Steady as She Goes: Market Remains Healthy Despite Potential Headwinds
- The U.S. industrial & logistics (I&L) sector remained healthy in Q2 2019 with a historically low vacancy rate of 4.3% and an availability rate that held steady at 7.1%. Completions exceeded net absorption by 10.7 million sq. ft. based on available square footage.1
- The 41.4 million sq. ft. of new supply delivered in Q2 was down 1.9% quarter-over-quarter and by 20.0% year-over-year.
- The under-construction pipeline grew 3.6% quarter-over-quarter to 293.2 million sq. ft.
- Net asking rents increased by 0.4% quarter-over-quarter to $7.50 per sq. ft.—the highest level since CBRE Econometric Advisors began tracking the metric in 1989. Rents have increased 6.4% year-over-year, which is 2 percentage points above the average annual growth rate since 2012.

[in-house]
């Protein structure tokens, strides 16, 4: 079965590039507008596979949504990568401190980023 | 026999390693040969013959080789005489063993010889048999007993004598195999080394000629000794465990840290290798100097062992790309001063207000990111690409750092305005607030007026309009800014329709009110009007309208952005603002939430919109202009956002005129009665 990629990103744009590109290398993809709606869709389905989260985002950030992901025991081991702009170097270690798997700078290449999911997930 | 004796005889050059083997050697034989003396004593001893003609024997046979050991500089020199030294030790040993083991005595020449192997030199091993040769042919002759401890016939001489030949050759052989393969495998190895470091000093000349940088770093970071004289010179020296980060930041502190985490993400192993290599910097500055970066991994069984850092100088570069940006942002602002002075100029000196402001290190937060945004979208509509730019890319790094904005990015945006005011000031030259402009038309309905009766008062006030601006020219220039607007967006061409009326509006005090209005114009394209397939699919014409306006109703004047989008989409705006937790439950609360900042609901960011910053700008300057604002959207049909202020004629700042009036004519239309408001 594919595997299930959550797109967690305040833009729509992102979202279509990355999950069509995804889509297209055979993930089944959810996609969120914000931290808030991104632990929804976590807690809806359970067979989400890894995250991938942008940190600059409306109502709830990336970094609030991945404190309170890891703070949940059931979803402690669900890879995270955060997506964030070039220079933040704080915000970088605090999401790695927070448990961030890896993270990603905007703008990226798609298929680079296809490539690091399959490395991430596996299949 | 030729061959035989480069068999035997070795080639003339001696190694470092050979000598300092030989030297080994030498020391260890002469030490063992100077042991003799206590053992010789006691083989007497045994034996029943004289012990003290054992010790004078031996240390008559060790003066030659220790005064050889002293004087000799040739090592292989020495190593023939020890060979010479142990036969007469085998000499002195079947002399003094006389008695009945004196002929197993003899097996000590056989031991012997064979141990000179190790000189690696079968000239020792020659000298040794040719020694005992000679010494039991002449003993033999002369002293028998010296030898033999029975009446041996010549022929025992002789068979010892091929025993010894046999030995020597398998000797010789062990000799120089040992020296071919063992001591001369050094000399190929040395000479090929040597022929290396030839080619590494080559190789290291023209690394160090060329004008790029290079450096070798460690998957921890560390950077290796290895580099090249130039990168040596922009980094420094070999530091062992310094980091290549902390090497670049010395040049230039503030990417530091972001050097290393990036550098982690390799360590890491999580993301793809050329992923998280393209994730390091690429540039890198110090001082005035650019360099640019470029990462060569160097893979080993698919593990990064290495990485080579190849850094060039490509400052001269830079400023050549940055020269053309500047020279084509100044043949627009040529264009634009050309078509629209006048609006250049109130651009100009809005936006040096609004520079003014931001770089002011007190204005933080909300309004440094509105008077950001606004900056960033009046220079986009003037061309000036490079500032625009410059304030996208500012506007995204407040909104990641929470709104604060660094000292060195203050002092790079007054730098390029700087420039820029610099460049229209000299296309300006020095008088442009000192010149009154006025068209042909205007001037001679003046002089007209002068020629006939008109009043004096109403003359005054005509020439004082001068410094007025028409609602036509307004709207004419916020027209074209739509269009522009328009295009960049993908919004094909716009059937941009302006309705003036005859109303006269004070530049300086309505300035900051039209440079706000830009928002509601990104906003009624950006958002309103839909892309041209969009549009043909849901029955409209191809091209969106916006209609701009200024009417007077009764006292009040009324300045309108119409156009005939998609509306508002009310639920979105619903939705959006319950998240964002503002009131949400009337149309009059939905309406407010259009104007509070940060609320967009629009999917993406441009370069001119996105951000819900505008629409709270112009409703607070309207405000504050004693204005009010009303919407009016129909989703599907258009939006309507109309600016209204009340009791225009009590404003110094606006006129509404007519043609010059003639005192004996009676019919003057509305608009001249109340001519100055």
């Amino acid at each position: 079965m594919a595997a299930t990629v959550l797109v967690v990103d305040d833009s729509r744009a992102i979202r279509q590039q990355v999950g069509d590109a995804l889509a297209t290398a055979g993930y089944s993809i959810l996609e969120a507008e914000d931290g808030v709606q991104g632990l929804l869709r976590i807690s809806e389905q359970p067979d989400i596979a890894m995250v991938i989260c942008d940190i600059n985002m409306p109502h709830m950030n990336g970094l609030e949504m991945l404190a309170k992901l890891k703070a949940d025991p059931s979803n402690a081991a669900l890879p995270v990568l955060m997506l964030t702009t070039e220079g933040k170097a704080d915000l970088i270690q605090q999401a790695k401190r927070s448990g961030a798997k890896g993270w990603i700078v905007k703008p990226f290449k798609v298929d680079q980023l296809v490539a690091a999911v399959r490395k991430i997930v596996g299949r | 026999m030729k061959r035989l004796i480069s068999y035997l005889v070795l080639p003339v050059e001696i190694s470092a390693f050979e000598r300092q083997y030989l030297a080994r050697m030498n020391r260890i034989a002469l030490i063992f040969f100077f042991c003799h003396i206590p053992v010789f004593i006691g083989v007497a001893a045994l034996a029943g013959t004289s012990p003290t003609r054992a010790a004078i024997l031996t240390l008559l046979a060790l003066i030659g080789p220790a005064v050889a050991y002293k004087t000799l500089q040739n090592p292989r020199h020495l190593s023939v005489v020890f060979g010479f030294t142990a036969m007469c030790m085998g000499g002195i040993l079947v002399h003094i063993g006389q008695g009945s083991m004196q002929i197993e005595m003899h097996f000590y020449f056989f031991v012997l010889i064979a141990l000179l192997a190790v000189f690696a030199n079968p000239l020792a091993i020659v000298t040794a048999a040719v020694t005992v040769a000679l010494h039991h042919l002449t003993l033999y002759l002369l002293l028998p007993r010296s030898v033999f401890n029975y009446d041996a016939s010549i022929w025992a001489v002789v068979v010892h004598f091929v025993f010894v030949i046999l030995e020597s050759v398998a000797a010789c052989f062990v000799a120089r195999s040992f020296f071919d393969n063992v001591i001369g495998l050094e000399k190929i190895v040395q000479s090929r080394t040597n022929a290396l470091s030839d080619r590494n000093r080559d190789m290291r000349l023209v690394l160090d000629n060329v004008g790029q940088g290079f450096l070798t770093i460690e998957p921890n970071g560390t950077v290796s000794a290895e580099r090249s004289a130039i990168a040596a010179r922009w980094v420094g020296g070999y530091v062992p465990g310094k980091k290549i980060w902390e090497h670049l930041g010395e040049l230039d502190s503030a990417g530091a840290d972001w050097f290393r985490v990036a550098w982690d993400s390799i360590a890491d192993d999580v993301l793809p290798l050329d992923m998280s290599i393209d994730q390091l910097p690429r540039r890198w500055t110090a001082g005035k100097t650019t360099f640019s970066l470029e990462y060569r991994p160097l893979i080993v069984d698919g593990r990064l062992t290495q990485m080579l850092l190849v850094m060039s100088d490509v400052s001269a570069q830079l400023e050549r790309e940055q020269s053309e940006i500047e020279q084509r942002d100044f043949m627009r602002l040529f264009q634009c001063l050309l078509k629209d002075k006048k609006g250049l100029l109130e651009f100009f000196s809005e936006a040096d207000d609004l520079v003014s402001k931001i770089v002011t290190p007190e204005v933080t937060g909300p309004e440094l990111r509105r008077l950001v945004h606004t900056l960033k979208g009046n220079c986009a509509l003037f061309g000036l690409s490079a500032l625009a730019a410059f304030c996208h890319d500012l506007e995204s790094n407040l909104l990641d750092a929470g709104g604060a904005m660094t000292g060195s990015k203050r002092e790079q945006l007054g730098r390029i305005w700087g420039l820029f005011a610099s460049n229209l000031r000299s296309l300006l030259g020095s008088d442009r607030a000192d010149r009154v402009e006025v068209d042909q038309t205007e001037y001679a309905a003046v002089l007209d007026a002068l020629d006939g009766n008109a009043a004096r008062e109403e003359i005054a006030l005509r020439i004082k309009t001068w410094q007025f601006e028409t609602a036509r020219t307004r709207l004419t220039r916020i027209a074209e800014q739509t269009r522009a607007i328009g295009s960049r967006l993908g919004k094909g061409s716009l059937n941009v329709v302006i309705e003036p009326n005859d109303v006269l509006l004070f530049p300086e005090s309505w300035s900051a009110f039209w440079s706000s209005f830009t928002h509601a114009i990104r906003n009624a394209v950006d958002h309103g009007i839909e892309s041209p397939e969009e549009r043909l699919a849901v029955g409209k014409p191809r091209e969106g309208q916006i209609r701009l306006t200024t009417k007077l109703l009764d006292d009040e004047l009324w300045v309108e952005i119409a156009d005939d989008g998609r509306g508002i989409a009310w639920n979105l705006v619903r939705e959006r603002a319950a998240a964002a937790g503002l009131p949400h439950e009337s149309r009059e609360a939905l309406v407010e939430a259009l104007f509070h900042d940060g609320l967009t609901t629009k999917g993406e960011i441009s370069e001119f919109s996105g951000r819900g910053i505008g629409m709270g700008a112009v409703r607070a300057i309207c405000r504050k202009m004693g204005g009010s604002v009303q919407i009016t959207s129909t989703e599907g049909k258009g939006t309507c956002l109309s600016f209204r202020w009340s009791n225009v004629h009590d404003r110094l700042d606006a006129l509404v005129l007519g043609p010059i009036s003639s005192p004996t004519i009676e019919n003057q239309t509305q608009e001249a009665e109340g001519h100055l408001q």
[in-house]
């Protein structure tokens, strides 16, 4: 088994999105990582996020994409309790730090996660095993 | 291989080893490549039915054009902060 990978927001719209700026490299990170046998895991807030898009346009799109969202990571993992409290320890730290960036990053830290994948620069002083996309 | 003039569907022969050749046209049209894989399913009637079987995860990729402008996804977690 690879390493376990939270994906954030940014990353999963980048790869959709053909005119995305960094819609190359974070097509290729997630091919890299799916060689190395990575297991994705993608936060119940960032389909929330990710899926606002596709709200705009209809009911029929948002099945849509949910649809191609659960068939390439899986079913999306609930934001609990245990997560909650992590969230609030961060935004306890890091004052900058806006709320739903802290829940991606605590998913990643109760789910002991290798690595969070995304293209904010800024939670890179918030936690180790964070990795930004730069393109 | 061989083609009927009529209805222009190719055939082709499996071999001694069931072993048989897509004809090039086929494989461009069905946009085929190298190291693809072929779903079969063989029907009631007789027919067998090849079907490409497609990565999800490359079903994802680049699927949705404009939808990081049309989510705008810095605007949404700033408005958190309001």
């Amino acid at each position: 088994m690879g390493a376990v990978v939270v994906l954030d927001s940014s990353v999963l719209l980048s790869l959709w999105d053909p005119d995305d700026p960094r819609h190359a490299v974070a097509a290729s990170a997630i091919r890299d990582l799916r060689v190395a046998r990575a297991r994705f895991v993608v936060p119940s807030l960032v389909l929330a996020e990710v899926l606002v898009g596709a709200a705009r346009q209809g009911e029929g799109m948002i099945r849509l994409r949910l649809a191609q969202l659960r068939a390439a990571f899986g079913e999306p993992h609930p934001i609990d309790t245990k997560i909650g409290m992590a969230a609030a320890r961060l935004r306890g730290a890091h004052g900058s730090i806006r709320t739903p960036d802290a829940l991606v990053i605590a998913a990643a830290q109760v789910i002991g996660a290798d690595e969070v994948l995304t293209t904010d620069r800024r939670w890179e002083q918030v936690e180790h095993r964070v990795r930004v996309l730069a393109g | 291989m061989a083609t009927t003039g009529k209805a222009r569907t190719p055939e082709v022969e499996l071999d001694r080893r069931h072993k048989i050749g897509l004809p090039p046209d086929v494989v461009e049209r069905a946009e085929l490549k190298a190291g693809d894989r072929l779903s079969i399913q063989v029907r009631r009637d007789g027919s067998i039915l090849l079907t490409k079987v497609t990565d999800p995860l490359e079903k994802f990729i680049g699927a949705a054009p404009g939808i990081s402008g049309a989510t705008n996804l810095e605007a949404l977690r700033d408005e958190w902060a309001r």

- Despite concerns over global trade tensions, demand for logistics space remains strong overall as e-commerce, food & beverage and home improvement companies continue to drive leasing activity.
- GDP growth is forecast to fall to 2.3% in 2019 from 2.9% last year. Nevertheless, a still robust labor market and rising wages will be a major driver of overall economic growth and I&L sector performance.
- Consumer sentiment remains strong and the unemployment rate remains historically low (3.7%). Coupled with rising business inventories and industrial production, this is highly supportive of the I&L sector.
- The continued strength of the U.S. dollar and resilient consumer activity will likely generate more demand for imports, which is positive for the I&L sector. A dollar increase in imports consumes three times as much warehouse space as a dollar increase in exports.
1Net absorption is calculated based on the availability (includes space that is occupied but marketed as available), or the net change in occupied space during that period, measured by the sq. ft. completions less any change in available sq. ft. Another way to calculate it is by using the vacant available sq. ft. (space that is unoccupied and available) to determine net absorption, which produces a figure much more in line with the deliveries for Q2.